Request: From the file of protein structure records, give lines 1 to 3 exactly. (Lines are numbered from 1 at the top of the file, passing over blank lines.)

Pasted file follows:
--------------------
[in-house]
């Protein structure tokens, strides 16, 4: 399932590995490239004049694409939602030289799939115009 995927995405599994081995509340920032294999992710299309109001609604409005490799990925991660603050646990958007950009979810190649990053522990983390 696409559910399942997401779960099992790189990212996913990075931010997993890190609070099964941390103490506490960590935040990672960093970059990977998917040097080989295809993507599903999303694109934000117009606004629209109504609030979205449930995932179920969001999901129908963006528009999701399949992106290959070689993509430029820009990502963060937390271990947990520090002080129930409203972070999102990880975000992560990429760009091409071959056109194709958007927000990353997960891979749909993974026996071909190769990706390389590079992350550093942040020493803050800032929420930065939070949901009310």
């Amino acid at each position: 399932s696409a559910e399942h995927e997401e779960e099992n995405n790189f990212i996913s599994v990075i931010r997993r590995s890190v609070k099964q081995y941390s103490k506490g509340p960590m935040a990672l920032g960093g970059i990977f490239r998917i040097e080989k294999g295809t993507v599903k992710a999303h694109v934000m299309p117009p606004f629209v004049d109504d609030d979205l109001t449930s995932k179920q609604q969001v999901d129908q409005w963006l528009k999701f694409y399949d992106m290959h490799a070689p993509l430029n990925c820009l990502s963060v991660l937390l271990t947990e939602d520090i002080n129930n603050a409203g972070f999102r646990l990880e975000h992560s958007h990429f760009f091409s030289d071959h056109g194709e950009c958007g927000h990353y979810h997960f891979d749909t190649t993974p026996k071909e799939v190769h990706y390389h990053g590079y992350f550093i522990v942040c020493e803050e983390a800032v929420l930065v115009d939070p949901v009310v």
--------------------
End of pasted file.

[in-house]
């Protein structure tokens, strides 16, 4: 399932590995490239004049694409939602030289799939115009 995927995405599994081995509340920032294999992710299309109001609604409005490799990925991660603050646990958007950009979810190649990053522990983390 696409559910399942997401779960099992790189990212996913990075931010997993890190609070099964941390103490506490960590935040990672960093970059990977998917040097080989295809993507599903999303694109934000117009606004629209109504609030979205449930995932179920969001999901129908963006528009999701399949992106290959070689993509430029820009990502963060937390271990947990520090002080129930409203972070999102990880975000992560990429760009091409071959056109194709958007927000990353997960891979749909993974026996071909190769990706390389590079992350550093942040020493803050800032929420930065939070949901009310």
């Amino acid at each position: 399932s696409a559910e399942h995927e997401e779960e099992n995405n790189f990212i996913s599994v990075i931010r997993r590995s890190v609070k099964q081995y941390s103490k506490g509340p960590m935040a990672l920032g960093g970059i990977f490239r998917i040097e080989k294999g295809t993507v599903k992710a999303h694109v934000m299309p117009p606004f629209v004049d109504d609030d979205l109001t449930s995932k179920q609604q969001v999901d129908q409005w963006l528009k999701f694409y399949d992106m290959h490799a070689p993509l430029n990925c820009l990502s963060v991660l937390l271990t947990e939602d520090i002080n129930n603050a409203g972070f999102r646990l990880e975000h992560s958007h990429f760009f091409s030289d071959h056109g194709e950009c958007g927000h990353y979810h997960f891979d749909t190649t993974p026996k071909e799939v190769h990706y390389h990053g590079y992350f550093i522990v942040c020493e803050e983390a800032v929420l930065v115009d939070p949901v009310v």